It’s not often that an artist’s work takes you to online physics forums, but this is Madeline Hollander we’re talking about—an artist deeply engaged with science and technology, along with everything else—and a few scientific facts furnish useful background to her latest work. Standing still, the average human body gives off 250 British thermal units (BTUs)1 of heat, or roughly the amount of energy needed to light up a 100-watt bulb. When exercising, humans radiate seven times hotter, around 1,800 BTUs, since we then burn calories and metabolize food more quickly. The extra energy has to go somewhere, and mostly comes out as sweaty heat. An air conditioning unit sized to cool a small room subtracts 8,000 BTUs of heat per hour. Its motor and compressor use energy to change refrigerant from liquid to gas, and somewhat miraculously, the entire system gives off about three times the cooling energy as the compressor uses.
Visual artist and choreographer Madeline Hollander’s New Max (2018) involves four air-conditioning units and four dancers. Humans and machines perform together in four- hour intervals every Saturday from 2–6pm for a six-week period. If we typically think of choreography as sequencing the movement of dancers’ bodies, in New Max choreography is more akin to an operating system: how dancers will move in relation to A/C units, overhead lights, temperature, and the coming and going of visitors. Like cybernetic and systems art of the past, Hollander’s work is concerned with the shared circuits between the living and the technological. It also alludes to system crisis in the age of the Anthropocene, in other words, our warming planet.
New Max is installed in the Artist’s Institute’s sunroom, using an adjacent gallery for exhaust. All of the objects in the work are infrastructural: hanging PVC strips, A/C units, temperature sensors, sandbags, as well as the room’s overhead fluorescent lights. As a system, New Max is an artwork organized around a series of temperature goals; various Fahrenheit readings are reached in cycles that become increasingly higher, hotter.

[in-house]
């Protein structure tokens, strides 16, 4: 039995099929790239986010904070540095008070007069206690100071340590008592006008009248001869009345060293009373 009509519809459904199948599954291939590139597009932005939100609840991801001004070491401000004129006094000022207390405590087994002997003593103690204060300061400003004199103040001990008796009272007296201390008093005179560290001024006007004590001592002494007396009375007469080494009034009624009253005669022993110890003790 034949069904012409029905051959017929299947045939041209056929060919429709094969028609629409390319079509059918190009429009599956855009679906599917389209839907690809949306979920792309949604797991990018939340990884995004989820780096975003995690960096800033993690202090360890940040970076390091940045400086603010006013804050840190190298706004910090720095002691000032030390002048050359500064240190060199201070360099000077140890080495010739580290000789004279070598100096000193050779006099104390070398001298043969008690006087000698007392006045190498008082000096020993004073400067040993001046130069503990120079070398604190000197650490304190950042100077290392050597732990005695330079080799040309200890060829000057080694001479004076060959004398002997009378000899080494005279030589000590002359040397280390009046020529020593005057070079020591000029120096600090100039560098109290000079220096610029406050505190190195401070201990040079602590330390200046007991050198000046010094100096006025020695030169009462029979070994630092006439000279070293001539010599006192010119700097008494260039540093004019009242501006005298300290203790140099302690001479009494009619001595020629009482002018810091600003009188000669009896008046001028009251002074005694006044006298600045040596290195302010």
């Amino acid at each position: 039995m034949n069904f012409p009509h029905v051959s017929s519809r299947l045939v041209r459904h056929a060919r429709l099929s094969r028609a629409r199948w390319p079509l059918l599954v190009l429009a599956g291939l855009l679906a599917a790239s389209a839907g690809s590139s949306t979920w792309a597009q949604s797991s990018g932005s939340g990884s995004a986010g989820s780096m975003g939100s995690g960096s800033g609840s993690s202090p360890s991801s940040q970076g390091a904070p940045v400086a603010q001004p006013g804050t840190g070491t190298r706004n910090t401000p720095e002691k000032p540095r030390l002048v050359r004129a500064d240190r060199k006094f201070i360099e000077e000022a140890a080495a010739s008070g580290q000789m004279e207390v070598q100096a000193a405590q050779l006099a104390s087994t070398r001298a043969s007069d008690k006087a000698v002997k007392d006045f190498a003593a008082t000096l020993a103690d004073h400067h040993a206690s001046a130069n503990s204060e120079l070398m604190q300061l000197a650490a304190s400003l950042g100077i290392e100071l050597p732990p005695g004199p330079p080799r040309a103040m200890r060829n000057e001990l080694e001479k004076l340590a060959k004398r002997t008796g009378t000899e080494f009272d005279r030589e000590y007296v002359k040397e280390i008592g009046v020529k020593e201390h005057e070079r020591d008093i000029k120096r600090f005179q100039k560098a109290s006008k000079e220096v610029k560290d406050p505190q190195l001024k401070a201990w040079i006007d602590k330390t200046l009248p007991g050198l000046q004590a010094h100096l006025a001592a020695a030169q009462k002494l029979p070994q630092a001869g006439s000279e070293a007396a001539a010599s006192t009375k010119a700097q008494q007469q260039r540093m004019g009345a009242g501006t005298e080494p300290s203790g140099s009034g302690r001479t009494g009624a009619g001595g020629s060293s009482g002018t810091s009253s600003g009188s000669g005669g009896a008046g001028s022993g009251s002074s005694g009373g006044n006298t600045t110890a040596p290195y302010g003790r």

The starting temperature in the sunroom is 65 degrees Fahrenheit, museum standard for storing works of art. From this point forward, Hollander’s choreography dictates that, through a series of scripted movements whose byproduct is body heat, four human dancers must raise the room’s temperature to 85 degrees. This change takes place over a series of sixteen rounds, each with a new min and max temp. The goal of Round 1 is to get to 70 degrees, at which point the A/C units will turn on and cool the room to a new min of 66 degrees. Thus begins Round 2. So the pattern goes, like this, in 5-degree increments, all the way up to 85 degrees.2 Dancers can track their progress by the room’s lights, which are hooked to a temperature sensor and get brighter as the room heats up or dimmer as the room cools down. Once a max temp is reached, it’s lights out, A/C units on, dancers at rest. When a min is reached, it’s lights on, A/C units off, dancers in motion.
As in all of Hollander’s other work to date, the dancers’ choreography references or “cites” everyday physical activities. The references in New Max are all warming-related: frost-bite prevention techniques, boxing and baseball warmups, tropical storm patterns, boiling points, fusion, core-strength workouts, wind power generation, microwave rays. Hollander translates each reference into a basic expressive form, and then makes an overall sequence that is repeated as many times as needed to complete a round. A pair of boxers duking it out is followed by the whooshing rotation of a windmill is followed by bouncing molecules. The bouncing molecules happen to look a lot like the crossings of Samuel Beckett’s Quad—and in New Max, cultural and biologic signifiers often overlap, with cannily juxtaposed allusions aplenty if your reference bank is large enough.
New Max gives us art as something closer to a system-in-flux than a static object. Here a work works, in the scientific sense of the term, converting caloric energy to heat, compressing freon gas to cool air, and, as its own system, regulating machinic exhaust and bodily motion to regulate temperature. Undoubtedly, there is a lot to see—dancers in motion, humming A/C units, dimming or brightening lights, ventilation ducts, a PVC curtain—but these elements all work in concert to an invisible effect: the average kinetic energy of the random motion of particles within the room, otherwise known as
An essay by A.E. Benenson entitled ▓▓▓▓▓▓▓▓▓▓▓▒▒▒▒▒▒▒▒▒▒▒▒▒▒░░░░░░░░░░░░░░░░ accompanies New Max. It is printed on-demand with a direct thermal printer.
1. A British Thermal Unit (BTU) is the standard measurement of thermal energy. Specifically, it is the amount of energy needed, at sea level, to raise the temperature of 1 pound of water exactly 1 degree Fahrenheit.
2. See Project Notes